Big Blue Saw Blog
- Parent Category: Big Blue Saw Blog
- Created: Friday, 21 October 2016 19:13
- Written by Simon Arthur
Unlike acrylic plastic, which is available in dozens of colors and styles, it's difficult to color match polycarbonate plastic. Polycarbonate sheet is generally available in small quantities in one of only a few colors: clear, gray, bronze, white, and black.
Above is a photo of my robot "Big Blue Saw Presents Flipper 720". You may notice that the top is a lovely semi-transparent blue. It's waterjet cut from polycarbonate for extra toughness. How did I create the top without buying an entire truckload of blue-tinted polycarbonate? Read on.
I wanted a robot that would stand out from the typical metal and plastic creations of Robot Battles. A blue top would help with that. After some research, I learned about several common techniques for coloring clear plastic:
- Coloring with a permanent marker
- Applying window tinting film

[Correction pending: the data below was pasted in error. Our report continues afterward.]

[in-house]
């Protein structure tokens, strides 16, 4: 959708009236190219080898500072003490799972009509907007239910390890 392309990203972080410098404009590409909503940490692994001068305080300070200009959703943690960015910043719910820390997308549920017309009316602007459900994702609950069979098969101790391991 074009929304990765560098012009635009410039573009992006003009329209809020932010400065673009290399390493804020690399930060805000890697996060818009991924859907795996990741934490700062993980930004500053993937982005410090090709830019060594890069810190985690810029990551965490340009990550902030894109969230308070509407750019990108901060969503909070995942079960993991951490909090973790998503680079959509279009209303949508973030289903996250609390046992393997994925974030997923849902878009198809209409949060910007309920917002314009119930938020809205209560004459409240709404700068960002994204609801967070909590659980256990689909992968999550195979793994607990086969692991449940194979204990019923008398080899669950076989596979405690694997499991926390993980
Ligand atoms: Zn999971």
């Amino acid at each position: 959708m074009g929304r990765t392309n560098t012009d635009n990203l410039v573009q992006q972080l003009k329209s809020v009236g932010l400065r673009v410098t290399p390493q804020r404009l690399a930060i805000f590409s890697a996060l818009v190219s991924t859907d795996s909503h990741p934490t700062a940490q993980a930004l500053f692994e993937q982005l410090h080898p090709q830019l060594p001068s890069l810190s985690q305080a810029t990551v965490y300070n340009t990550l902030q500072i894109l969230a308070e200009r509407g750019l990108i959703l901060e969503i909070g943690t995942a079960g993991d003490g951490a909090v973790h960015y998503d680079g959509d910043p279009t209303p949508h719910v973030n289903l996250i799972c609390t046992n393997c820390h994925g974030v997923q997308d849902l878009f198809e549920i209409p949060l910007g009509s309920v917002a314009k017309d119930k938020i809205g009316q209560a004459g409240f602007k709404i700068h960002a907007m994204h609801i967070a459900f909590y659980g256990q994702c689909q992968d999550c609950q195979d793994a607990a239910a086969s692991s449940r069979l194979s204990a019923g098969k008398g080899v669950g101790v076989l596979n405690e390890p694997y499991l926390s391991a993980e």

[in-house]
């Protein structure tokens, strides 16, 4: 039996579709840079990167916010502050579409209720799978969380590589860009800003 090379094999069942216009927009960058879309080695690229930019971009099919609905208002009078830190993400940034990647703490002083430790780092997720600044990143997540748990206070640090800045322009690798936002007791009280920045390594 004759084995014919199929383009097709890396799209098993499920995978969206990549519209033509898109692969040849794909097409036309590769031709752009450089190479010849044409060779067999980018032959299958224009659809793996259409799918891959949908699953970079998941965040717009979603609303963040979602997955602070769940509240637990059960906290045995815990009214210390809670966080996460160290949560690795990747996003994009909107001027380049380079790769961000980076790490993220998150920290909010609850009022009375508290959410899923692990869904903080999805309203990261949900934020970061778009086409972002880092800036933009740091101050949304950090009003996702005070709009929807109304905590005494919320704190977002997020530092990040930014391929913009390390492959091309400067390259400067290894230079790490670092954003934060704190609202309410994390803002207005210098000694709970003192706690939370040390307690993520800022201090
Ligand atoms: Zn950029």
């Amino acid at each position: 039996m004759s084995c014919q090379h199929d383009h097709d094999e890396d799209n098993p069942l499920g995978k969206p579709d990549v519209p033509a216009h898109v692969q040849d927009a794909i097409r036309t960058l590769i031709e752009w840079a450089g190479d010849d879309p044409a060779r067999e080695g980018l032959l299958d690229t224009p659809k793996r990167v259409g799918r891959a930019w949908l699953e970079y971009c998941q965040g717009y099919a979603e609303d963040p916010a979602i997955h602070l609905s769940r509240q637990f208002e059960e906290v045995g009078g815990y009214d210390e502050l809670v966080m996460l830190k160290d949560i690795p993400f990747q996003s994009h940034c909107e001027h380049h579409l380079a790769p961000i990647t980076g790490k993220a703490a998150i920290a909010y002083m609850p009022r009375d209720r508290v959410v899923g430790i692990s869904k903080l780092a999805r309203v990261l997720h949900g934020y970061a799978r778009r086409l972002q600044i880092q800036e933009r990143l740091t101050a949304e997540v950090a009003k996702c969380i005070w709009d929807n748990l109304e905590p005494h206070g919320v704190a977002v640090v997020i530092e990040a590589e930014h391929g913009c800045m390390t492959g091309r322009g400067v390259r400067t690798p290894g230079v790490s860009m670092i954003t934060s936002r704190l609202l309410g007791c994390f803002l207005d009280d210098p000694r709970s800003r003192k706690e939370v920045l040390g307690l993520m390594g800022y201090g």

- Dying with clothing dye
- Spray painting
Spray paint seemed like the least fuss way to go. It turns out that Tamiya, the plastic model kit and RC company, makes spray paints specifically for polycarbonate. They typically sell to hobbyists painting polycarbonate shells for RC cars. It's available in a large variety of colors and styles, including metallic, transparent, and irridescent hues.
I ordered a can off of Amazon in an appropriate color, "Translucent Light Blue", part number PS-39.
Here's a closer look at one of the smaller pieces after painting.
I'm quite pleased with the finished product. It leaves the inside of the robot visible while adding the flair of a bright color.
My tips for using spray paint:
- Make sure the surface to be painted is clean.
- Paint in a well ventillated area away from dust or wind.
- Begin spraying next to the piece to be painted. Starting the spray with the can pointed right at the workpiece can lead to clumpy or uneven paint.
- Move in a steady, even motion across the workpiece. Follow through and stop the spray only after the end of the stream is off of the part.
- Apply in layers and use less paint than you think you need on each layer.